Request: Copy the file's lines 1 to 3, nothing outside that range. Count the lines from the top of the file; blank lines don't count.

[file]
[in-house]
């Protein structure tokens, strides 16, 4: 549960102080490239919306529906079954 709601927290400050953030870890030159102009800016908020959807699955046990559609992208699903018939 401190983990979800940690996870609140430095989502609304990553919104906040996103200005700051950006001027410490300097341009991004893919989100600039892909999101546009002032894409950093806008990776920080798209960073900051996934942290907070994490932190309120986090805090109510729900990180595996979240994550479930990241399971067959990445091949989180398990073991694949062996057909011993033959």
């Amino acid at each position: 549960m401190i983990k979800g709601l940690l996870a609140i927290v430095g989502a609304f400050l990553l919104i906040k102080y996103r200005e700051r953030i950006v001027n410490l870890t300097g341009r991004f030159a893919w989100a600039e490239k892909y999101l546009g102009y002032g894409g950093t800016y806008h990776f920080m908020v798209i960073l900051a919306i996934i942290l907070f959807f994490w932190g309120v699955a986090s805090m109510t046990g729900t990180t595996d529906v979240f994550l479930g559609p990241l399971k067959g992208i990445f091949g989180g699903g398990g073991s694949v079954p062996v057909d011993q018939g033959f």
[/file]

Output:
[in-house]
């Protein structure tokens, strides 16, 4: 549960102080490239919306529906079954 709601927290400050953030870890030159102009800016908020959807699955046990559609992208699903018939 401190983990979800940690996870609140430095989502609304990553919104906040996103200005700051950006001027410490300097341009991004893919989100600039892909999101546009002032894409950093806008990776920080798209960073900051996934942290907070994490932190309120986090805090109510729900990180595996979240994550479930990241399971067959990445091949989180398990073991694949062996057909011993033959």
């Amino acid at each position: 549960m401190i983990k979800g709601l940690l996870a609140i927290v430095g989502a609304f400050l990553l919104i906040k102080y996103r200005e700051r953030i950006v001027n410490l870890t300097g341009r991004f030159a893919w989100a600039e490239k892909y999101l546009g102009y002032g894409g950093t800016y806008h990776f920080m908020v798209i960073l900051a919306i996934i942290l907070f959807f994490w932190g309120v699955a986090s805090m109510t046990g729900t990180t595996d529906v979240f994550l479930g559609p990241l399971k067959g992208i990445f091949g989180g699903g398990g073991s694949v079954p062996v057909d011993q018939g033959f």